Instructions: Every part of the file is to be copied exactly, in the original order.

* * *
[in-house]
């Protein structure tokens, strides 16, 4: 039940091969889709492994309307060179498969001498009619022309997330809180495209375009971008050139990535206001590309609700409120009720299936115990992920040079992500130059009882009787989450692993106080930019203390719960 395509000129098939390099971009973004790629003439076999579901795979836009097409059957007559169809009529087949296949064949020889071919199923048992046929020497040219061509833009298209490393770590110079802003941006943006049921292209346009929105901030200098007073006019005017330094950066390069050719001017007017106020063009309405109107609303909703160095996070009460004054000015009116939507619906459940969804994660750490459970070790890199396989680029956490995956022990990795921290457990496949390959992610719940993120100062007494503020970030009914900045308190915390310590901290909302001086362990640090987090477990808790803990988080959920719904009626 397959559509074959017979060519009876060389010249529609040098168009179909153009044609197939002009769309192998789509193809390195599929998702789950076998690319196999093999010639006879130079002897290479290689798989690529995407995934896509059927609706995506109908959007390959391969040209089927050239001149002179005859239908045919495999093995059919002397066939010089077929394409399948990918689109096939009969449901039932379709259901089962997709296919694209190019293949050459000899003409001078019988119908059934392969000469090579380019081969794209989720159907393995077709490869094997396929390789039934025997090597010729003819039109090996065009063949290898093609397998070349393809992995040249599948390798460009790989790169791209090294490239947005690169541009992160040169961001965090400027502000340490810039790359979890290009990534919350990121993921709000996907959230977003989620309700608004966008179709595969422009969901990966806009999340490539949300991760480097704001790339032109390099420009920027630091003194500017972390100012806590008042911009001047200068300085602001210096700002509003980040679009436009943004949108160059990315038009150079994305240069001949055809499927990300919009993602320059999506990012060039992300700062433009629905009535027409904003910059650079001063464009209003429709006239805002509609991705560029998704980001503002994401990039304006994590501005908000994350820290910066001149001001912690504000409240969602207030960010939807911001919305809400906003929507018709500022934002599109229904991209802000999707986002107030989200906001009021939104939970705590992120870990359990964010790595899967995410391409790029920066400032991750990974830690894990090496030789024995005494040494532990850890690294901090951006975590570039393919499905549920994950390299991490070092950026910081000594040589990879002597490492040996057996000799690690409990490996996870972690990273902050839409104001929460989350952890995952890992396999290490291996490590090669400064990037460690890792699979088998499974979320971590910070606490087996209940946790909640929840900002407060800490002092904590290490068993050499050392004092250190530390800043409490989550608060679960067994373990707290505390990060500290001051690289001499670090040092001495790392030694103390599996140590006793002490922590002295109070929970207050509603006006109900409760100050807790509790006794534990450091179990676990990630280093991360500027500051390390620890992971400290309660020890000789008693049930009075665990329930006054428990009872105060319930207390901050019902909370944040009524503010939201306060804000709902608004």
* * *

[in-house]
């Protein structure tokens, strides 16, 4: 039940091969889709492994309307060179498969001498009619022309997330809180495209375009971008050139990535206001590309609700409120009720299936115990992920040079992500130059009882009787989450692993106080930019203390719960 395509000129098939390099971009973004790629003439076999579901795979836009097409059957007559169809009529087949296949064949020889071919199923048992046929020497040219061509833009298209490393770590110079802003941006943006049921292209346009929105901030200098007073006019005017330094950066390069050719001017007017106020063009309405109107609303909703160095996070009460004054000015009116939507619906459940969804994660750490459970070790890199396989680029956490995956022990990795921290457990496949390959992610719940993120100062007494503020970030009914900045308190915390310590901290909302001086362990640090987090477990808790803990988080959920719904009626 397959559509074959017979060519009876060389010249529609040098168009179909153009044609197939002009769309192998789509193809390195599929998702789950076998690319196999093999010639006879130079002897290479290689798989690529995407995934896509059927609706995506109908959007390959391969040209089927050239001149002179005859239908045919495999093995059919002397066939010089077929394409399948990918689109096939009969449901039932379709259901089962997709296919694209190019293949050459000899003409001078019988119908059934392969000469090579380019081969794209989720159907393995077709490869094997396929390789039934025997090597010729003819039109090996065009063949290898093609397998070349393809992995040249599948390798460009790989790169791209090294490239947005690169541009992160040169961001965090400027502000340490810039790359979890290009990534919350990121993921709000996907959230977003989620309700608004966008179709595969422009969901990966806009999340490539949300991760480097704001790339032109390099420009920027630091003194500017972390100012806590008042911009001047200068300085602001210096700002509003980040679009436009943004949108160059990315038009150079994305240069001949055809499927990300919009993602320059999506990012060039992300700062433009629905009535027409904003910059650079001063464009209003429709006239805002509609991705560029998704980001503002994401990039304006994590501005908000994350820290910066001149001001912690504000409240969602207030960010939807911001919305809400906003929507018709500022934002599109229904991209802000999707986002107030989200906001009021939104939970705590992120870990359990964010790595899967995410391409790029920066400032991750990974830690894990090496030789024995005494040494532990850890690294901090951006975590570039393919499905549920994950390299991490070092950026910081000594040589990879002597490492040996057996000799690690409990490996996870972690990273902050839409104001929460989350952890995952890992396999290490291996490590090669400064990037460690890792699979088998499974979320971590910070606490087996209940946790909640929840900002407060800490002092904590290490068993050499050392004092250190530390800043409490989550608060679960067994373990707290505390990060500290001051690289001499670090040092001495790392030694103390599996140590006793002490922590002295109070929970207050509603006006109900409760100050807790509790006794534990450091179990676990990630280093991360500027500051390390620890992971400290309660020890000789008693049930009075665990329930006054428990009872105060319930207390901050019902909370944040009524503010939201306060804000709902608004």